Umar b. Abdul Aziz, the Umayyad Caliph was asked who he considered to be the most pious man in the world. He said: "Ali excelled mankind in piety. Not only did he practice its virtues, but he tried zealously to reform his friends, associates, acquaintances, and all those who came into contact with him."
Masudi, the great historian wrote, "If the glorious name of being among the first Muslims, a comrade of the Prophet in exile, his faithful Companion in the struggle for the faith, his intimate friend in life and his kinsman, is he truth knowledge of his teachings and of the Book, if self abnegation and practice of justice, if honesty, purity and love of truth, if the knowledge of law and science constitutes a claim to pre-eminence, then all must regard Ali as one of the foremost Muslims."
Shah Wali Ullah observed: "Chivalry and strength of character, humanity and sincerity which are the attributes of great men were represented in abundance by Hadrat Ali. He is the father of Islamic learning, and his intellectual attainments were due to the ideal training of the holy Prophet. He was a Hafiz and a great authority on the Qur'an."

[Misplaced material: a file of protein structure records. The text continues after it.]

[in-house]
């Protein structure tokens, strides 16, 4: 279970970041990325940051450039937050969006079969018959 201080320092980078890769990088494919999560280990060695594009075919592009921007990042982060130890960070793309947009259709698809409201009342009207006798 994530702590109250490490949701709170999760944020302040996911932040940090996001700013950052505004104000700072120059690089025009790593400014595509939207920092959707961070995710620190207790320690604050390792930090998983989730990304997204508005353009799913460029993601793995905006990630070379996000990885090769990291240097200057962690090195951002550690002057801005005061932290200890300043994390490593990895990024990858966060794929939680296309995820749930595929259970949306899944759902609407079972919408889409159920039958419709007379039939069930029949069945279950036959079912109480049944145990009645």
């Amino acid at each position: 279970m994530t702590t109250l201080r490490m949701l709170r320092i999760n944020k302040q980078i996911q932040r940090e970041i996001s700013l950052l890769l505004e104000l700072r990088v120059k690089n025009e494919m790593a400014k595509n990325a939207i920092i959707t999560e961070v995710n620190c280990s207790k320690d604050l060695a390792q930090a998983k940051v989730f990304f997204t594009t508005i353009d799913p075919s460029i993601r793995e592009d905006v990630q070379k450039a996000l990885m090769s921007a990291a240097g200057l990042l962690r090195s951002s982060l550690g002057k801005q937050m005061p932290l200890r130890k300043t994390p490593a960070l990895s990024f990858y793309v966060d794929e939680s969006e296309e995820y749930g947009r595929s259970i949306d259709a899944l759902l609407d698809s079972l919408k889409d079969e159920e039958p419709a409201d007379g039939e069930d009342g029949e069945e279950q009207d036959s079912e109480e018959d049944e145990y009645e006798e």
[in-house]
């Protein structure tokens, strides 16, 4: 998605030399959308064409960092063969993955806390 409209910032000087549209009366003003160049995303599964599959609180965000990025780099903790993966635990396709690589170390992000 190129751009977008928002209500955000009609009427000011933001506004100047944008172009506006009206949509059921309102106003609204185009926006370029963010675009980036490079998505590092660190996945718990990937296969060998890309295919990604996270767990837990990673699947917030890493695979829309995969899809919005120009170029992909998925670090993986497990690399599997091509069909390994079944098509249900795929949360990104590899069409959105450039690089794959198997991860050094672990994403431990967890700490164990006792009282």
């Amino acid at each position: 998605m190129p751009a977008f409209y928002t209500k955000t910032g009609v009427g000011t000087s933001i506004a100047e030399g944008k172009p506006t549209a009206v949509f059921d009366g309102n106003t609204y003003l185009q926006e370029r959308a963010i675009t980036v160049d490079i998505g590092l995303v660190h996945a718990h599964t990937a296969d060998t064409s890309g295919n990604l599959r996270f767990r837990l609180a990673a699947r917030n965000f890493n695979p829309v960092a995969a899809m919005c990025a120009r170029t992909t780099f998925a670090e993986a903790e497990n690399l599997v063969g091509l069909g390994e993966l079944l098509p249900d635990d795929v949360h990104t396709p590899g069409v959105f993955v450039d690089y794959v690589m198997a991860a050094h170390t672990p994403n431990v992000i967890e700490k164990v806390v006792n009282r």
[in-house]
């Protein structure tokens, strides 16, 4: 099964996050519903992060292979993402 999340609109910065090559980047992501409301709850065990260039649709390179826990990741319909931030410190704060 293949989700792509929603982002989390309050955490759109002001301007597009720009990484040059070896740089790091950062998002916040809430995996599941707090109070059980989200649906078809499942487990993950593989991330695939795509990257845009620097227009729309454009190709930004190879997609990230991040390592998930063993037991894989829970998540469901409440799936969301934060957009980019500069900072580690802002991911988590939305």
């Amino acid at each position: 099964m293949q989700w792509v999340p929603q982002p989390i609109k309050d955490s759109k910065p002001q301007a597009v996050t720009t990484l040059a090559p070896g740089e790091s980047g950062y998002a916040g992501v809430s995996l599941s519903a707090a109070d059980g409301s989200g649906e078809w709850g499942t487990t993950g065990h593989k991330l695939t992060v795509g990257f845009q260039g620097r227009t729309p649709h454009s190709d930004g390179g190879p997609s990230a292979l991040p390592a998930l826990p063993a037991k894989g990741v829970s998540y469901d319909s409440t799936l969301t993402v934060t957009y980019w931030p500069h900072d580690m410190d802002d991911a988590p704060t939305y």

Syed Amir Ali assessed the achievements of Hadrat Ali in the following terms: "His bravery won him the title of the "Lion of God," and his learning that of the "Gate of Knowledge." Chivalrous, humane, forbearing to the verge of weakness as a ruler, he was a man before his time. Most of the grand undertakings initiated by Umar for the welfare of the people were due to his counsel. Always ready to succour the weak and to redress the wrongs of the injured, the accounts of his valorous deeds are recited with enthusiasm from the bazaars of Cairo to those of Delhi. With his dying breath he inculcated lessons of charity, love, humility and self abnegation to his sons. He expressly ordered them that no harshness should be shown towards his murderer, who should be executed with one blow."